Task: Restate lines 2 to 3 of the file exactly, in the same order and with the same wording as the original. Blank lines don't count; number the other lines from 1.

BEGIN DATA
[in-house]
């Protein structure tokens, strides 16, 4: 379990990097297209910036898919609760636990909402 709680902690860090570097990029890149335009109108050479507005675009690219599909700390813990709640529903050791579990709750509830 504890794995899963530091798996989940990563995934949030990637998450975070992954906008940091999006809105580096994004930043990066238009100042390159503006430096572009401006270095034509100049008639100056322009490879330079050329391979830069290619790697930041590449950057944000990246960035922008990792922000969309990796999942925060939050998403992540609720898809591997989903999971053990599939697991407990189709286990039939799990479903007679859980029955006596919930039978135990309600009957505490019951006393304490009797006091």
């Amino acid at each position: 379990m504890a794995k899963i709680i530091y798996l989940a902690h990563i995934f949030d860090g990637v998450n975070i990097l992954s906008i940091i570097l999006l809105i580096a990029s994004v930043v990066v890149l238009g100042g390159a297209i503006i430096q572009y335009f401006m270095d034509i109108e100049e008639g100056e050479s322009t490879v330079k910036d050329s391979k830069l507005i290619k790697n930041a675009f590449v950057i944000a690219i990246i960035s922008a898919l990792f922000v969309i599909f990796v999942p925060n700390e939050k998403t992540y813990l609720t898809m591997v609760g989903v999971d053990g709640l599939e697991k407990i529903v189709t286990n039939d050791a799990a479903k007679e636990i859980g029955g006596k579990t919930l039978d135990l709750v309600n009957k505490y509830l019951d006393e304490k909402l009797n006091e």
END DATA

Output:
């Protein structure tokens, strides 16, 4: 379990990097297209910036898919609760636990909402 709680902690860090570097990029890149335009109108050479507005675009690219599909700390813990709640529903050791579990709750509830 504890794995899963530091798996989940990563995934949030990637998450975070992954906008940091999006809105580096994004930043990066238009100042390159503006430096572009401006270095034509100049008639100056322009490879330079050329391979830069290619790697930041590449950057944000990246960035922008990792922000969309990796999942925060939050998403992540609720898809591997989903999971053990599939697991407990189709286990039939799990479903007679859980029955006596919930039978135990309600009957505490019951006393304490009797006091």
């Amino acid at each position: 379990m504890a794995k899963i709680i530091y798996l989940a902690h990563i995934f949030d860090g990637v998450n975070i990097l992954s906008i940091i570097l999006l809105i580096a990029s994004v930043v990066v890149l238009g100042g390159a297209i503006i430096q572009y335009f401006m270095d034509i109108e100049e008639g100056e050479s322009t490879v330079k910036d050329s391979k830069l507005i290619k790697n930041a675009f590449v950057i944000a690219i990246i960035s922008a898919l990792f922000v969309i599909f990796v999942p925060n700390e939050k998403t992540y813990l609720t898809m591997v609760g989903v999971d053990g709640l599939e697991k407990i529903v189709t286990n039939d050791a799990a479903k007679e636990i859980g029955g006596k579990t919930l039978d135990l709750v309600n009957k505490y509830l019951d006393e304490k909402l009797n006091e």